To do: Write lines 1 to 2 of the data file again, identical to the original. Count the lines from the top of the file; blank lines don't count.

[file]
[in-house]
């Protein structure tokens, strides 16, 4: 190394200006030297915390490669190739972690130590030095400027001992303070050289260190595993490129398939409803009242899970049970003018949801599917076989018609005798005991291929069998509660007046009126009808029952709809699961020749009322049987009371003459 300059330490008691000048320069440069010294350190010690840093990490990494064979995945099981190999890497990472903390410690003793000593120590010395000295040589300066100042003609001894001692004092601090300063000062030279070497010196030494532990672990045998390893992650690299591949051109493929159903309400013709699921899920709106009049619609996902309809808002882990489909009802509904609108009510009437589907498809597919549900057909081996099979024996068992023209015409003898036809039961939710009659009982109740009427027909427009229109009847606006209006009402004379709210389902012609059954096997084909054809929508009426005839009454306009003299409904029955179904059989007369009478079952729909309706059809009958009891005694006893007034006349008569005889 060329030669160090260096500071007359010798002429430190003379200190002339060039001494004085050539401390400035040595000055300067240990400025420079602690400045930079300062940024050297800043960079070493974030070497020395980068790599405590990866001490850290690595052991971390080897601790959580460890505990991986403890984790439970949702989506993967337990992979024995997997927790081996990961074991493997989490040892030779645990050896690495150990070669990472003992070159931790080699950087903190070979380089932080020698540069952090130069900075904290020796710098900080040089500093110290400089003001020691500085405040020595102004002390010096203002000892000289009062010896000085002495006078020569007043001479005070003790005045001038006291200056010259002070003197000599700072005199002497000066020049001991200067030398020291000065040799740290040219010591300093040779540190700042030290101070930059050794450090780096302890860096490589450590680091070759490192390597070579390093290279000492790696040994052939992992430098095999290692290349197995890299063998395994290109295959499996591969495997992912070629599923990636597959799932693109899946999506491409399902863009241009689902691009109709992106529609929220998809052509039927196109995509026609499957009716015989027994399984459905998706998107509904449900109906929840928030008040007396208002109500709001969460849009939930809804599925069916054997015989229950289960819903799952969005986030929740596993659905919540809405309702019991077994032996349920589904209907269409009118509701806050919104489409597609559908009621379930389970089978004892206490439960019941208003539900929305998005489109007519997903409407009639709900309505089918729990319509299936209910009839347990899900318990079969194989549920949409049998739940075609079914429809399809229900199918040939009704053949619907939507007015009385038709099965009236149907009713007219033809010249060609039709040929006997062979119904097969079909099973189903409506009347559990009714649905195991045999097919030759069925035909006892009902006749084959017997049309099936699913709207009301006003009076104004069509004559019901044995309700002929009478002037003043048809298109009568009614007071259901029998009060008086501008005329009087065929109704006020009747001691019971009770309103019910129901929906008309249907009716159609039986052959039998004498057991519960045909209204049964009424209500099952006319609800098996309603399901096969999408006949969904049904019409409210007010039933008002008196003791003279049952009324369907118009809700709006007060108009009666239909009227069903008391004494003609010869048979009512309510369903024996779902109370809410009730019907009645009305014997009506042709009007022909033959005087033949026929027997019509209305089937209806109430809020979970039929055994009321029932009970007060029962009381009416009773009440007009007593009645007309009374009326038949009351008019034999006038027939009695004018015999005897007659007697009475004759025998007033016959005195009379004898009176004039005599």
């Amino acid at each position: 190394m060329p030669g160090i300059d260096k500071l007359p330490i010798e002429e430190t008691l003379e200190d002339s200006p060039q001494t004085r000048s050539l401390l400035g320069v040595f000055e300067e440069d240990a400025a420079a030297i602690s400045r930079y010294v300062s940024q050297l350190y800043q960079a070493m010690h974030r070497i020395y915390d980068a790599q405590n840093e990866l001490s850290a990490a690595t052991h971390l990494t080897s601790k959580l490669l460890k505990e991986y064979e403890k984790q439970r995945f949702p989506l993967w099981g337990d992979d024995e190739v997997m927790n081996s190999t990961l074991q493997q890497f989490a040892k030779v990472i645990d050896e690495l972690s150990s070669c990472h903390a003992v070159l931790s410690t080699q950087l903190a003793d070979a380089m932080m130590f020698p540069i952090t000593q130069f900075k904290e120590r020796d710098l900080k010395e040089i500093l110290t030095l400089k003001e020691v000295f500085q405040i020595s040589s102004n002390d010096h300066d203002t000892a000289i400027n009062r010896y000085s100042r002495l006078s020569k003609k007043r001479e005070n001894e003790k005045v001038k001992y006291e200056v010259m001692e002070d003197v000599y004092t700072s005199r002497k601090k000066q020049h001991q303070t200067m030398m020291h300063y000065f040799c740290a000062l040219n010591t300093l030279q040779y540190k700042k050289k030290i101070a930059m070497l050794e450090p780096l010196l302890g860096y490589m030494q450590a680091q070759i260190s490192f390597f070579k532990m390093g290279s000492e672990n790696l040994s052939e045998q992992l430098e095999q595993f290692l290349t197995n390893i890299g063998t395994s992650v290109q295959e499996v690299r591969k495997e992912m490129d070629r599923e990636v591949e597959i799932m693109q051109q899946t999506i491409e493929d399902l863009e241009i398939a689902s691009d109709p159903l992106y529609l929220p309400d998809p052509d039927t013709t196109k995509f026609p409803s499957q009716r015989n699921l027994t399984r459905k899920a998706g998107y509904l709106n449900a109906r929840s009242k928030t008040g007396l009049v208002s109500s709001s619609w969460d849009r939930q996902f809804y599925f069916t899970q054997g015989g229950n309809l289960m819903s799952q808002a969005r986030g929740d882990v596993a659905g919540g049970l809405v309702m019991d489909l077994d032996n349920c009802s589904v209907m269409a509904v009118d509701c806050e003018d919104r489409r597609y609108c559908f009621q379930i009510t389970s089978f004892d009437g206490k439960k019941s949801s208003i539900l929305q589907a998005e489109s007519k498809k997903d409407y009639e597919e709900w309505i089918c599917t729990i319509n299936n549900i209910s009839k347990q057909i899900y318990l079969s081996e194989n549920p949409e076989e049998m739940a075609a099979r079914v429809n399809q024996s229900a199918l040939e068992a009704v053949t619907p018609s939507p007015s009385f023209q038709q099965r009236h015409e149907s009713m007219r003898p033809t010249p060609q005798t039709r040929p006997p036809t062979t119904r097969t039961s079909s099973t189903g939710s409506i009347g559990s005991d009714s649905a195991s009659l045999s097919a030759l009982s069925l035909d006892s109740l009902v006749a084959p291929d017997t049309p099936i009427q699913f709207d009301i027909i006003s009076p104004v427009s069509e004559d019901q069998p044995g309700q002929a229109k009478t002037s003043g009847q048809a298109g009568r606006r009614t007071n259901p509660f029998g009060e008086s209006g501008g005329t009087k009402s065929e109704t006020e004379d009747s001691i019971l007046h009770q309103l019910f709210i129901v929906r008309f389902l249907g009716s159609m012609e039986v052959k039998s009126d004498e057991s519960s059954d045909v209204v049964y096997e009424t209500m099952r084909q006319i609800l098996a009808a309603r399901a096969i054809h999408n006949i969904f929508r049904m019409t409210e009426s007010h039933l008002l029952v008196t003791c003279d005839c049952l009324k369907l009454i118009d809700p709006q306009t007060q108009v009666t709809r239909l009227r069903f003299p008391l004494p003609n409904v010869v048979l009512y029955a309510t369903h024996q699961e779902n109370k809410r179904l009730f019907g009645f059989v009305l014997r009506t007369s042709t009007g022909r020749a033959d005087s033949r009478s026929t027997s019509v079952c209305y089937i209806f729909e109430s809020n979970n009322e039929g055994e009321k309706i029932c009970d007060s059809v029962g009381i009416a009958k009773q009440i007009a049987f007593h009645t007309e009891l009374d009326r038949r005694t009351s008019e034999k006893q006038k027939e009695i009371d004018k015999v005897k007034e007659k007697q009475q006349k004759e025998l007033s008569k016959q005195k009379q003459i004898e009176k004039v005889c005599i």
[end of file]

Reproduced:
[in-house]
């Protein structure tokens, strides 16, 4: 190394200006030297915390490669190739972690130590030095400027001992303070050289260190595993490129398939409803009242899970049970003018949801599917076989018609005798005991291929069998509660007046009126009808029952709809699961020749009322049987009371003459 300059330490008691000048320069440069010294350190010690840093990490990494064979995945099981190999890497990472903390410690003793000593120590010395000295040589300066100042003609001894001692004092601090300063000062030279070497010196030494532990672990045998390893992650690299591949051109493929159903309400013709699921899920709106009049619609996902309809808002882990489909009802509904609108009510009437589907498809597919549900057909081996099979024996068992023209015409003898036809039961939710009659009982109740009427027909427009229109009847606006209006009402004379709210389902012609059954096997084909054809929508009426005839009454306009003299409904029955179904059989007369009478079952729909309706059809009958009891005694006893007034006349008569005889 060329030669160090260096500071007359010798002429430190003379200190002339060039001494004085050539401390400035040595000055300067240990400025420079602690400045930079300062940024050297800043960079070493974030070497020395980068790599405590990866001490850290690595052991971390080897601790959580460890505990991986403890984790439970949702989506993967337990992979024995997997927790081996990961074991493997989490040892030779645990050896690495150990070669990472003992070159931790080699950087903190070979380089932080020698540069952090130069900075904290020796710098900080040089500093110290400089003001020691500085405040020595102004002390010096203002000892000289009062010896000085002495006078020569007043001479005070003790005045001038006291200056010259002070003197000599700072005199002497000066020049001991200067030398020291000065040799740290040219010591300093040779540190700042030290101070930059050794450090780096302890860096490589450590680091070759490192390597070579390093290279000492790696040994052939992992430098095999290692290349197995890299063998395994290109295959499996591969495997992912070629599923990636597959799932693109899946999506491409399902863009241009689902691009109709992106529609929220998809052509039927196109995509026609499957009716015989027994399984459905998706998107509904449900109906929840928030008040007396208002109500709001969460849009939930809804599925069916054997015989229950289960819903799952969005986030929740596993659905919540809405309702019991077994032996349920589904209907269409009118509701806050919104489409597609559908009621379930389970089978004892206490439960019941208003539900929305998005489109007519997903409407009639709900309505089918729990319509299936209910009839347990899900318990079969194989549920949409049998739940075609079914429809399809229900199918040939009704053949619907939507007015009385038709099965009236149907009713007219033809010249060609039709040929006997062979119904097969079909099973189903409506009347559990009714649905195991045999097919030759069925035909006892009902006749084959017997049309099936699913709207009301006003009076104004069509004559019901044995309700002929009478002037003043048809298109009568009614007071259901029998009060008086501008005329009087065929109704006020009747001691019971009770309103019910129901929906008309249907009716159609039986052959039998004498057991519960045909209204049964009424209500099952006319609800098996309603399901096969999408006949969904049904019409409210007010039933008002008196003791003279049952009324369907118009809700709006007060108009009666239909009227069903008391004494003609010869048979009512309510369903024996779902109370809410009730019907009645009305014997009506042709009007022909033959005087033949026929027997019509209305089937209806109430809020979970039929055994009321029932009970007060029962009381009416009773009440007009007593009645007309009374009326038949009351008019034999006038027939009695004018015999005897007659007697009475004759025998007033016959005195009379004898009176004039005599």